14. 14. Literature Review Cont. Farmer, Lesley. Teen Girls and Technology: What’s the Problem, What's the Solution?. Chicago, IL: American Library Assocation, 2008 In this book, Lesley Farmer examines the disconnect that many girls have with technology and then tackles the almighty question of: how do we kick-start girls’ involvement with technology? By providing a framework that teachers and parents can use to “empower girls to succeed in today’s technology-rich world”, Farmer hopes to supply real-world techniques that actually work. She highlights several after-school and fun learning activities that have been shown to increase young women’s confidence and promote their interests in technology. This information should be quite relevant in regards to analyzing the programs that might be found within current school systems and looking at the ways they work to promote female computer usage. Fenwick, Tara. "What happens to the girls? gender, work and learning in Canada's 'new economy' 1." Gender & Education 16.2 (2004): 169-185. Academic Search Complete. EBSCO. Web. 17 Nov. 2010. This article studies the gender inequalities that exist in both access to and experience of learning opportunities in Canada’s ‘New Economy’ that promotes equal knowledge and work related learning opportunities. More relevant to this study is the discussion on current provision for girls’ vocational education and the gendered issues they face entering the labor market, including the ways in which
  15. 15. Literature Review Cont. "Girls email their way into male internet culture." Times higher education supplement. (1999): 6.. This short article describes the results of research done at Sheffield and Loughborough universities regarding internet use in rural and urban schools. The study claims that schools emphasizg the communicative aspects of information technology are likely to attract more girls than those who do not. “Girls are much more likely to be attracted to email than boys and can become interested in computer programming from there.” With this increased interest in computers, females are beginning to challenge the masculine stereotypes surrounding IT. Imhanlahimi, E. O., and F. E. Eloebhose. "Problems and Prospects of Women Access to Science and Technology Education in Nigeria." College Student Journal 40.3 (2006): 583-587. Humanities International Index. EBSCO. Web. 17 Nov. 2010. This article highlights the importance of science and technology in the development of nations by analyzing real life circumstances in Nigeria. In this study, researchers found that Nigeria cannot achieve scientific and technological growth without the full participation of women. Although historically women have been held back in accessing technology, new trends are calling for the importance of female participation in nation building to be recognized. Now, the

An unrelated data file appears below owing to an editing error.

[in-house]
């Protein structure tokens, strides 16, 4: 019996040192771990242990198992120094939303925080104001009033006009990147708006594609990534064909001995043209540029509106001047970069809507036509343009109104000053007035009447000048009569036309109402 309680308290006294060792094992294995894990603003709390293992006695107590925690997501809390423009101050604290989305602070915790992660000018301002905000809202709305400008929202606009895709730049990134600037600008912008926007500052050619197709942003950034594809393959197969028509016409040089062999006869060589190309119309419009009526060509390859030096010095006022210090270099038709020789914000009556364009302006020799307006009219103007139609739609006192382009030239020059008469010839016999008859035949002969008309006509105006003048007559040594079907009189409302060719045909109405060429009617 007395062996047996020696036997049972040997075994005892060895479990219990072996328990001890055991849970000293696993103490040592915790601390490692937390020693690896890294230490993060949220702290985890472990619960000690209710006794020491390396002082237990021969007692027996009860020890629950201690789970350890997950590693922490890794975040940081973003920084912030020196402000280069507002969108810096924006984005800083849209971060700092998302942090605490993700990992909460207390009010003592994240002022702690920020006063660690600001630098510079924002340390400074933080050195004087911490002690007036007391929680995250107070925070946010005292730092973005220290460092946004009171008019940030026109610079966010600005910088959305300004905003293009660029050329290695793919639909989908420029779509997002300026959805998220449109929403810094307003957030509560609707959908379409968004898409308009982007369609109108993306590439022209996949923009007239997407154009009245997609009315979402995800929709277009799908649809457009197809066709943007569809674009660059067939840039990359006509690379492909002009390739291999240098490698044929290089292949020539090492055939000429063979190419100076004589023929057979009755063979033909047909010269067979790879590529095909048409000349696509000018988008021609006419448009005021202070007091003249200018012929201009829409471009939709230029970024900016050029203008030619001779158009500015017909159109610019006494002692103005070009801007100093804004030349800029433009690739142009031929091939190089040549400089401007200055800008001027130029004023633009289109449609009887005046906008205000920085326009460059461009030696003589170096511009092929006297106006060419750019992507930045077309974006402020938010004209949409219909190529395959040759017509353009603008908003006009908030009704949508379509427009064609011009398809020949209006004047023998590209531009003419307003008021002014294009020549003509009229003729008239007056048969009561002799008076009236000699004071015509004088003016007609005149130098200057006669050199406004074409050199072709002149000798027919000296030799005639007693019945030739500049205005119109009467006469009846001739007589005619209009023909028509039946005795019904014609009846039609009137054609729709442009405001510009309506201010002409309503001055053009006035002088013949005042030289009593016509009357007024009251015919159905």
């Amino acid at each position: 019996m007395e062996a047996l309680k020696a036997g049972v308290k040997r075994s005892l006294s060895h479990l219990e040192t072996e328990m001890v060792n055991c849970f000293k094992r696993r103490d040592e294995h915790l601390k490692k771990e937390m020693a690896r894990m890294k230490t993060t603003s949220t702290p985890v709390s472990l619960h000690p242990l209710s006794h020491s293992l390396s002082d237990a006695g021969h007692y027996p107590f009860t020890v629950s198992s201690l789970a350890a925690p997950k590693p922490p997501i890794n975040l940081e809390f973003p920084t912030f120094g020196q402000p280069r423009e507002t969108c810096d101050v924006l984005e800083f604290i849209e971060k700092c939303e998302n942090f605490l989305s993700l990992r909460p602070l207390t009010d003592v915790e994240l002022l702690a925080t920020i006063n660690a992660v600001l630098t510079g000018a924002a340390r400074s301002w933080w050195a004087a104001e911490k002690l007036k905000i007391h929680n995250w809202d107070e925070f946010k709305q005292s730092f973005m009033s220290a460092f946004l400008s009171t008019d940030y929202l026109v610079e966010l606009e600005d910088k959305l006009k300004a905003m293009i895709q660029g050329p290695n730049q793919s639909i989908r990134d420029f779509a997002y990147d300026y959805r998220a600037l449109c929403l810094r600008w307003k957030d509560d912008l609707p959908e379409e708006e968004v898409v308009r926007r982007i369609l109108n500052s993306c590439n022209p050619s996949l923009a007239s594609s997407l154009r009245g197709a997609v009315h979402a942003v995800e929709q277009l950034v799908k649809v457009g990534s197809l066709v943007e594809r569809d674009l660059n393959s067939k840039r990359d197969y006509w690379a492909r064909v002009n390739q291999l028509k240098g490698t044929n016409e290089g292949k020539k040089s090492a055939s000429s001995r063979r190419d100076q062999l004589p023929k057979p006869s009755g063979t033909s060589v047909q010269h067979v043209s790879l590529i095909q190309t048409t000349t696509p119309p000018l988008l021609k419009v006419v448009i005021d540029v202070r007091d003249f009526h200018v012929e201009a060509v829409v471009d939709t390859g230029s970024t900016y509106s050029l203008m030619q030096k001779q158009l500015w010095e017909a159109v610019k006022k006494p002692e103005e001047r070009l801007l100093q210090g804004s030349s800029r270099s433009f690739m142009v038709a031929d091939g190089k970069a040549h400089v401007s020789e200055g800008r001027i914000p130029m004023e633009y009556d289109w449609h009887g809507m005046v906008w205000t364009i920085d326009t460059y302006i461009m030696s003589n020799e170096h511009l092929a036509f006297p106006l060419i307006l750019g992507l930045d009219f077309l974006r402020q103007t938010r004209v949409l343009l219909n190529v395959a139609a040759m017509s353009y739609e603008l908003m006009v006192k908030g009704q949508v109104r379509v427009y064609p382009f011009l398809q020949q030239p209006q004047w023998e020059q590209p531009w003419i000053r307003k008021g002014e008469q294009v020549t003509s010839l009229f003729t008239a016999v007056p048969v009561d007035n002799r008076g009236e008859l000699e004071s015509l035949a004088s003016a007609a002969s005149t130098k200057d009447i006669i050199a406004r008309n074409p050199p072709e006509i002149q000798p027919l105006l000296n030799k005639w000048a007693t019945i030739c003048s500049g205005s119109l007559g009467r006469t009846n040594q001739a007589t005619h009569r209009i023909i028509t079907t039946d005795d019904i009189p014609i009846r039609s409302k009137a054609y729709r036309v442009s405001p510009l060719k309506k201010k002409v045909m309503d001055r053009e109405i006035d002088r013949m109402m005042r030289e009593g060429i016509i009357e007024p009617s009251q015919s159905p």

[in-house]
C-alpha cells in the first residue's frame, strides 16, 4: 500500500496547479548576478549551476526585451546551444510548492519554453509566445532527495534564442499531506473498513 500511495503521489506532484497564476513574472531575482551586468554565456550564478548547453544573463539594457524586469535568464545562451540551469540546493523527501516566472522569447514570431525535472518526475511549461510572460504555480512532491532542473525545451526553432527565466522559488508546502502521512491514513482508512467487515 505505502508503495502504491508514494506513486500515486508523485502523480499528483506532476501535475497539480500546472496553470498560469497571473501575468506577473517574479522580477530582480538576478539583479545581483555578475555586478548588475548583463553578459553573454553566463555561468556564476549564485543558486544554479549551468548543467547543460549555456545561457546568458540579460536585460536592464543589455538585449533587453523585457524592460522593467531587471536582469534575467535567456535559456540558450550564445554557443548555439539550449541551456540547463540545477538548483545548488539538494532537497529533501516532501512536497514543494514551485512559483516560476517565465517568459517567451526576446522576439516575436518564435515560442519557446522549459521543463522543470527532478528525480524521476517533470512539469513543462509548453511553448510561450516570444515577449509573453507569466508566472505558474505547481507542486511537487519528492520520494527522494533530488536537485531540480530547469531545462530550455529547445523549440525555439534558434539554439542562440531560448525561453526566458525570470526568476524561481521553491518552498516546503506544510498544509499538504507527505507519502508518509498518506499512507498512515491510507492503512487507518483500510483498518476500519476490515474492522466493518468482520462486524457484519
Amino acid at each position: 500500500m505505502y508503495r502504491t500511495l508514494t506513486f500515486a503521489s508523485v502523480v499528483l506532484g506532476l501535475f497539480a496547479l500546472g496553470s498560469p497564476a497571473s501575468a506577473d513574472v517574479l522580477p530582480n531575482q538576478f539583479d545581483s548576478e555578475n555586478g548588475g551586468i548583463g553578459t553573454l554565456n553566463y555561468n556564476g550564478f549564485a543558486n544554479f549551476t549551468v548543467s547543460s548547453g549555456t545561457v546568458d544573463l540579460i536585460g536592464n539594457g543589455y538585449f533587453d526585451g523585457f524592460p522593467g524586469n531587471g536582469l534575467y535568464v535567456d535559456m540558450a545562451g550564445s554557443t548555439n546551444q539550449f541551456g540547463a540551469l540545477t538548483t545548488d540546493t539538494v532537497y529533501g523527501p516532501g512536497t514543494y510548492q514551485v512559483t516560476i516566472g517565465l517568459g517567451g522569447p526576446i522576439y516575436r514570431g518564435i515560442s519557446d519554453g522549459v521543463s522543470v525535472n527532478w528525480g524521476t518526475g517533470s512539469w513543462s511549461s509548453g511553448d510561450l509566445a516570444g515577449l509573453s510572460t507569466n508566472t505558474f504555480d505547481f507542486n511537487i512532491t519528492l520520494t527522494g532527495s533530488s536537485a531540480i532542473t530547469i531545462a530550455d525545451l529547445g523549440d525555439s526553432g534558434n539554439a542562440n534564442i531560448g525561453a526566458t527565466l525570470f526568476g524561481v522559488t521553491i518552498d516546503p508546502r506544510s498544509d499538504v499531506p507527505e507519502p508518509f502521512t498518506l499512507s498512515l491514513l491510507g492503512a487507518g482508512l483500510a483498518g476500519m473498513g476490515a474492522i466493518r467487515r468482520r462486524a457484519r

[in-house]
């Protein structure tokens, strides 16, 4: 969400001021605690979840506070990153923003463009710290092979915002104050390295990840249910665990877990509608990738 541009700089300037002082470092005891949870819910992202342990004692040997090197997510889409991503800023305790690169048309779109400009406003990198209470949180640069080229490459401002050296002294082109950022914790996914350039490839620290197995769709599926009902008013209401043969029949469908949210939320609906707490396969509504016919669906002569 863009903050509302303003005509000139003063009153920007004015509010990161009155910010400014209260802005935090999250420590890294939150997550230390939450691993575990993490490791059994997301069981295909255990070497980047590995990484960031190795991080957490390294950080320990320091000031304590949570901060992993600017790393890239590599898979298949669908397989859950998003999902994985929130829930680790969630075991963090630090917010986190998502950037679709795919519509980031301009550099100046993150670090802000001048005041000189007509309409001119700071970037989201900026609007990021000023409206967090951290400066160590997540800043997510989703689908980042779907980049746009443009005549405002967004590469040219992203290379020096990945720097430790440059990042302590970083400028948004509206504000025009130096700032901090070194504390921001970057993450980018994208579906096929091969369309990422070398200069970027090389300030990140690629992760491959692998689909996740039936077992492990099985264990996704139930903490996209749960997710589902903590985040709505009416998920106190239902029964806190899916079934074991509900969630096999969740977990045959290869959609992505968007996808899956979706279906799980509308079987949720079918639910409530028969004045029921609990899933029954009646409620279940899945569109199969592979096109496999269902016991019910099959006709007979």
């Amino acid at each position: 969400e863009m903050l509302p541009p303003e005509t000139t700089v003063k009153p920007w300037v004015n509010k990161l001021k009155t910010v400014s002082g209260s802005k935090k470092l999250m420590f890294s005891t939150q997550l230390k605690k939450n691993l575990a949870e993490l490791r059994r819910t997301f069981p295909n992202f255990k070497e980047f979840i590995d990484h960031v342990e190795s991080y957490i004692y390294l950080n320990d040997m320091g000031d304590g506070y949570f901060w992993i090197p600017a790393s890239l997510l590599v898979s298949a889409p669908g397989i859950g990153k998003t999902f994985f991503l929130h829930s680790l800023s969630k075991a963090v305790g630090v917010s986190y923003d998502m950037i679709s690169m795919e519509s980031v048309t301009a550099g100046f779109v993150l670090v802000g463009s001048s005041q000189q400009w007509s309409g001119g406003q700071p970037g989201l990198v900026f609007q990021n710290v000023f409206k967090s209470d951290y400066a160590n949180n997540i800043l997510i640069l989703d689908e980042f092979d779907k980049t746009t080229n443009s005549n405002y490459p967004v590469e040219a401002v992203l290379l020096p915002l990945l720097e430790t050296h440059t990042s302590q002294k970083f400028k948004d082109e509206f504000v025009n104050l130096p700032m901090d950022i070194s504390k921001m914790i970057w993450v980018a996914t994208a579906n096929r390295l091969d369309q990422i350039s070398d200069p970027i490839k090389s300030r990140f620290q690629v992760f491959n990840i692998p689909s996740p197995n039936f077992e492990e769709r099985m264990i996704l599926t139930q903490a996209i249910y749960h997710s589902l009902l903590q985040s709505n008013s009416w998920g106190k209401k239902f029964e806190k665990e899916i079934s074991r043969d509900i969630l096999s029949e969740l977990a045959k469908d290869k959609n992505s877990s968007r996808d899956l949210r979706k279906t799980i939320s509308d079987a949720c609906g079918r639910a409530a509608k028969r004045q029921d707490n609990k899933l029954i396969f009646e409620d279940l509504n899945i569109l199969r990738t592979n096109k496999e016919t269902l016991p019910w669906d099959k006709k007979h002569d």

16. 16. Literature Review Cont. Jensen, Jennifer, Suzanne de Castell, and Mary Bryson. ““Girl Talk”: gender, equity and identity discourses in a school-based computer culture.” Women’s Studies International Forum 26:6 (2003): 561-573. This article discusses a feminist intervention project in Canada focused on giving females more equitable access to and use of computers. This project, conducted at Brookwood Elementary School, allowed for the female students to develop and experience new identities as technology ‘experts’ within their school. This resulted in not only a significant increase in the participants knowledge of technology, but also resulted in a shift in the way they talked about and voiced their own gender identities with their teachers and peers. By the end of the experience, participants had become more vocal about what they saw as gender- biased practices conducted in the classroom and throughout the school. Their new willingness to stand up against these inequitable practices ultimately created “a more supportive climate for the advancement of gender equity beyond the confines of its computer labs.” By no means do the authors claim to have found a ‘cure’ or ‘prescription for change’ regarding gender-biased school practices, however, they identify the need for an understanding of the resiliency of this standard and suggest one way of beginning to break down the traditional walls that have been upheld for generations.